In short, the US is changing enormously due to the sharp polarising tugs at both ends of the political spectrum. On the right, Trump, as mentioned in previous articles, not only opposes immigrants, Muslims and others, but has also stamped his campaign with a distinct isolationist tenor of the sort that had virtually vanished from US rhetoric since America’s great victory in World War II

In fact, it was America’s refusal to join the League of Nations that was one of the causes of World War II. Trump, for the first time, questioned the usefulness of the involvement of the United States in NATO. He also questioned the worth of the Japanese-US defence pact, the US’s strategic defence relations with the Gulf, and in fact, all the US’s military alliances, as well as its economic markets and commercial expansions, whether through its transatlantic relations, or NAFTA (the North American Free Trade Agreement between the US, Canada and Mexico), or trans-Pacific trade agreements.

On the left, Sanders is waging a powerful assault against the American social and economic establishment, which has become prey to “Wall Street”, the American transnational conglomerates and rampant capitalism that have polluted the American political and media spheres with their powerful lobbies and cash. What Sanders has been saying is not new to the American political scene. American Marxists, communist and leftists, in general, have been saying much the same for a long time.

Big business is not what built the US, but it is what is destroying it now, they maintain. What is new, today, is that such views, which had always been marginal, have gathered massive support among voters who are generally political liberals or even centrists but who now reject Hillary Clinton and other “establishment” figures of that sort.

It is amazing to watch as Trump and Sanders pull US politics to the left and right, especially as they both rely on quite similar social strata. For example, young people generally make up the driving force and bulk of support bases of both sides. On the one side are the youth who are rooting for Trump as a leader of a movement (as opposed to an electoral nominee) that will make America great again.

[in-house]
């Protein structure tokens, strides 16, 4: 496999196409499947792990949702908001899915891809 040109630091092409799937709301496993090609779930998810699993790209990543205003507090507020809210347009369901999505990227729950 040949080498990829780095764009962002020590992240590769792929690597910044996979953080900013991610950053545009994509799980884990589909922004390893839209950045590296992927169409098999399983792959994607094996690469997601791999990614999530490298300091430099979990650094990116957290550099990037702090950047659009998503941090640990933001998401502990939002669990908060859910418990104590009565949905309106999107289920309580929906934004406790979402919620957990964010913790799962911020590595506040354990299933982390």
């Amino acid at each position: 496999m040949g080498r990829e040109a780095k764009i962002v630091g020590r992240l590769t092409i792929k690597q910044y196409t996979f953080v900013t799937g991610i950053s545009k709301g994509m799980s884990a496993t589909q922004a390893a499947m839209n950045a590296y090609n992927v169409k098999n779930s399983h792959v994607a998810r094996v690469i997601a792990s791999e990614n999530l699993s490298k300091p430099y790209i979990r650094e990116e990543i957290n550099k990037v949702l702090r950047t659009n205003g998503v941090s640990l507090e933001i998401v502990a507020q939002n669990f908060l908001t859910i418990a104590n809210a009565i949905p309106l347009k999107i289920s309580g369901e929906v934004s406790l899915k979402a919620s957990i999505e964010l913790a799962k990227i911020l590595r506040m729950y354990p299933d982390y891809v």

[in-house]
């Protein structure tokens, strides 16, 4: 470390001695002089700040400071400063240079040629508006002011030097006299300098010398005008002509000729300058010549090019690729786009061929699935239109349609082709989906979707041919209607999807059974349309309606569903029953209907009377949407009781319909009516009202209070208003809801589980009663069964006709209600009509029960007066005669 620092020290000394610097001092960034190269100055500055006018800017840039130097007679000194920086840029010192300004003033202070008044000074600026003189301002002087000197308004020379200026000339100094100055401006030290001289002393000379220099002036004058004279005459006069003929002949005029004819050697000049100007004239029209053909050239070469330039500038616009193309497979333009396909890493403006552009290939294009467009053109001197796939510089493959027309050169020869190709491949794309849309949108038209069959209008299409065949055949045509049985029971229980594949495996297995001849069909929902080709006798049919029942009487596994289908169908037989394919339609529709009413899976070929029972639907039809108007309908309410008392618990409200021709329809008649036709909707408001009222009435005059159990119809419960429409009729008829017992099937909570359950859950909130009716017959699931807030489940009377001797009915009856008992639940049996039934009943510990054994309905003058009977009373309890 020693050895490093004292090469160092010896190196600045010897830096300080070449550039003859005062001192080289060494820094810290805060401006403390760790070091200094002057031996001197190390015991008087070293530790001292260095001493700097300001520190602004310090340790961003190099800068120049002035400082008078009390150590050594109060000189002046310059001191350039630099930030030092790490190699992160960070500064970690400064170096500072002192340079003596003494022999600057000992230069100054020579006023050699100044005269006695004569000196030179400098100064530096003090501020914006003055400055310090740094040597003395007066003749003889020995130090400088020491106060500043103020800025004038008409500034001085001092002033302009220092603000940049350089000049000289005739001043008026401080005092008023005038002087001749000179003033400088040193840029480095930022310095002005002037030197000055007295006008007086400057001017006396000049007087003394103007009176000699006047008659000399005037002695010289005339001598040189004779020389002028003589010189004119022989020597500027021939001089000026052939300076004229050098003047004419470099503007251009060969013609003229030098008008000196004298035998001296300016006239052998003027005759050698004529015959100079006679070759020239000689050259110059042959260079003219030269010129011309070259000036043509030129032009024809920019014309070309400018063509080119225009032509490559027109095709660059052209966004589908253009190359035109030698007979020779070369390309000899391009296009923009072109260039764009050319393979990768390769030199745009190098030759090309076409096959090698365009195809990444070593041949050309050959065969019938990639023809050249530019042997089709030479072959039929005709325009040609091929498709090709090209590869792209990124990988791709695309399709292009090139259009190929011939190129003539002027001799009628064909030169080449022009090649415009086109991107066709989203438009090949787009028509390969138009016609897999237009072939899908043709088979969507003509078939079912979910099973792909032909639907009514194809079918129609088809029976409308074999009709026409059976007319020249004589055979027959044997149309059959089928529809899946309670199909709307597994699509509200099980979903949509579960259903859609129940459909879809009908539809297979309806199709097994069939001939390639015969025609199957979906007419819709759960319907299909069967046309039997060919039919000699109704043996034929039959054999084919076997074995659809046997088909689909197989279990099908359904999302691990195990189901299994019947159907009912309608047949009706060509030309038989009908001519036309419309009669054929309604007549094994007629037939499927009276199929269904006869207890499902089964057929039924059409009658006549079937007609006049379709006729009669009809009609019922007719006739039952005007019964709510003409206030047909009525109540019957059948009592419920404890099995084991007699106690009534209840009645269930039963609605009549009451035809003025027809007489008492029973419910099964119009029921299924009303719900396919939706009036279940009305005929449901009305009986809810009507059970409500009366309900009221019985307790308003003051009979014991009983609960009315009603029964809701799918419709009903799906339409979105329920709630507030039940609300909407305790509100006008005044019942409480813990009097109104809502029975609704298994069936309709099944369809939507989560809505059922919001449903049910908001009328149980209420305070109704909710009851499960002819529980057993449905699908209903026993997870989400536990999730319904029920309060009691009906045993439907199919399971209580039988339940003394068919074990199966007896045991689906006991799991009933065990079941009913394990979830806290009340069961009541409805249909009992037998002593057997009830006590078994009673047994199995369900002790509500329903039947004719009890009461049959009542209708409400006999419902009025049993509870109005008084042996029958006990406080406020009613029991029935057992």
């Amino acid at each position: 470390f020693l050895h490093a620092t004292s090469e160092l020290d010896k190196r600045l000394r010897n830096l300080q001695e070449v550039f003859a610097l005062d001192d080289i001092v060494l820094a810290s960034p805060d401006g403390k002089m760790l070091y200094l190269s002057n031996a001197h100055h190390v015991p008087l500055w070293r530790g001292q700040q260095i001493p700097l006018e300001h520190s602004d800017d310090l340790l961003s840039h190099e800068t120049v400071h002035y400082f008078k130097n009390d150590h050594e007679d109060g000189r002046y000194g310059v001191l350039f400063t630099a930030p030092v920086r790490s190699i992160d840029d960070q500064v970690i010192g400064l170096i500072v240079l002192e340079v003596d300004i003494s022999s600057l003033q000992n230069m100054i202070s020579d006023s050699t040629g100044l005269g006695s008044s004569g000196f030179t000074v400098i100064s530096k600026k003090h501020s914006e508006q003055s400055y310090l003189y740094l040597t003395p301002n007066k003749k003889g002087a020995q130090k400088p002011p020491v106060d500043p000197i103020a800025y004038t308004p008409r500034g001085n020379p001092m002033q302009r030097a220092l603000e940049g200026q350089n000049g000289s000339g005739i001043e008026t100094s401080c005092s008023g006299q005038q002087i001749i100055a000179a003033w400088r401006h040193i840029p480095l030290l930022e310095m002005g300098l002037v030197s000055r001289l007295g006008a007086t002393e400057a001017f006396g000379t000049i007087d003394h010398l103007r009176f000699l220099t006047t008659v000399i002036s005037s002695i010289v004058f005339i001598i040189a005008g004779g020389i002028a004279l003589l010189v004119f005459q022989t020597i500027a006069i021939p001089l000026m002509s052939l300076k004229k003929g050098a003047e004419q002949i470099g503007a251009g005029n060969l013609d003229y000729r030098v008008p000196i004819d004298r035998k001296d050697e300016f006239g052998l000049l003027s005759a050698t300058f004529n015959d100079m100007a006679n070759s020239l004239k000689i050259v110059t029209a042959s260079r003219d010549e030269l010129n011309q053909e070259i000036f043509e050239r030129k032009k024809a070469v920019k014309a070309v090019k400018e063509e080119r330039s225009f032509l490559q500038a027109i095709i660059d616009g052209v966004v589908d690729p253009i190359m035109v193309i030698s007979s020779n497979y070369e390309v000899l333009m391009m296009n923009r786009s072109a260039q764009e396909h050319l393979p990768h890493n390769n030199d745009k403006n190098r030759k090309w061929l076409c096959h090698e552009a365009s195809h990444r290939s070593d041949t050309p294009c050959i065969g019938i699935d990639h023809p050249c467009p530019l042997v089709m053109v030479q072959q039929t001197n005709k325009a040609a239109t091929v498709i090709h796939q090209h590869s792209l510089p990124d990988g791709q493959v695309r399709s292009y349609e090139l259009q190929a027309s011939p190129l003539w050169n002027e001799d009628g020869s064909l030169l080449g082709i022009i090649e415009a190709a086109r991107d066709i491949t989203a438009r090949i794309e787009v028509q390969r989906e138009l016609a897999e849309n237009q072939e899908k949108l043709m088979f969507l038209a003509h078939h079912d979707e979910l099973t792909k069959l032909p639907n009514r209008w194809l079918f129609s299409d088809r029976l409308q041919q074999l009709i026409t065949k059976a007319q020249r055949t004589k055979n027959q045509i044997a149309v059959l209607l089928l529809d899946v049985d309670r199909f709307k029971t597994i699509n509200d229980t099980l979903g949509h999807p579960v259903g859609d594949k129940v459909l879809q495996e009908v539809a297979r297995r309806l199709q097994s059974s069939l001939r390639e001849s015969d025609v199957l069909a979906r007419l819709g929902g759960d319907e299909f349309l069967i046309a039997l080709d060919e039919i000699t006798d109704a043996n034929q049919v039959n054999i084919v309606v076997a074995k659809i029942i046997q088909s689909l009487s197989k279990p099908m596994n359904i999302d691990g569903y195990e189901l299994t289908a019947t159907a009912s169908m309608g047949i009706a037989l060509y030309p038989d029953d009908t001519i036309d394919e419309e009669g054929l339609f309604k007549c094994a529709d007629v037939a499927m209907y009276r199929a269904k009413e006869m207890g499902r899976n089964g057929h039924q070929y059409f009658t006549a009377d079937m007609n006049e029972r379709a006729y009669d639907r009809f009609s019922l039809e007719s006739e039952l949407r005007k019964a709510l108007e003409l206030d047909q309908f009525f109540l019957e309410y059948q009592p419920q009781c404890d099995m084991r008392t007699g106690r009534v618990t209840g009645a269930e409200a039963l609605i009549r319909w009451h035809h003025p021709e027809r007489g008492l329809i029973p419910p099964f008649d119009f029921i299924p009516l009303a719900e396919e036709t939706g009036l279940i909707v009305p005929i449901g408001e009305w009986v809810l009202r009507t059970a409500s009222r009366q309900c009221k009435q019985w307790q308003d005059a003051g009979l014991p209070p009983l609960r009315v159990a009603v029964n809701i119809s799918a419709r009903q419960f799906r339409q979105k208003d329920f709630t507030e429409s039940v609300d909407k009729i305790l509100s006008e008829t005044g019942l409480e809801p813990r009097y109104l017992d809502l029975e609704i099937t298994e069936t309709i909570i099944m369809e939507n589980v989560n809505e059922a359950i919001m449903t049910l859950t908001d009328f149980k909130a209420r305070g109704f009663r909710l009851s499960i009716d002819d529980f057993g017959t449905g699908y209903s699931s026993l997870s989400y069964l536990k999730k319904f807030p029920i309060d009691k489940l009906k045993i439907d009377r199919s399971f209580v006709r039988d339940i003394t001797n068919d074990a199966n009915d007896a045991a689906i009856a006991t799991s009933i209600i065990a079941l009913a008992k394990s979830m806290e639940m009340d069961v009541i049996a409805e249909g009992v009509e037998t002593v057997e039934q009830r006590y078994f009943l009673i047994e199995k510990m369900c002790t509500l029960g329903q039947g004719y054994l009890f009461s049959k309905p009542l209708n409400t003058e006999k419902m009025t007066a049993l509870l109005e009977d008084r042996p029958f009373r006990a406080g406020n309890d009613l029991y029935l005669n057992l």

Sanders, for his part, has fired up a “political” revolution that will save the US from the control of big money and big business lobbies. As far apart as these two candidates are politically, both draw on support from the industrial working classes coming from the least educated sectors of society, from the industrial cities whose industries have lost their ability to compete effectively in the world market (this applies especially to the steel and other heavy industries).

At the same time, both candidates depend on segments of the white upper middle classes who, on the one side, think that America’s allies are “ripping it off” or, on the other side, feel that the level of corruption in the US electoral system is no longer tolerable. It is not a coincidence that both candidates have taken stances against the freedom of world trade. Both claim to lead a drive for sweeping political, economic and social change.

Does this mean that either Trump or Sanders will make it to the White House? I believe that for both candidates this is still a difficult goal. But even if neither of them wins this time, it is impossible to ignore the fact that a profound process of change is sweeping the US. Analysts and observers agree that this year’s election is shaped by something new and unfamiliar in modern American history.

The American right produced Barry Goldwater in the 1960s and Ronald Reagan in the 1980s. The left experienced major surges in the 1930s and 1960s. But neither right nor left has taken the shape of what we see today in the American political scene. It is very intriguing, but for now we can only wait and see.

The writer is chairman of the board, CEO, and director of the Regional Centre for Strategic Studies.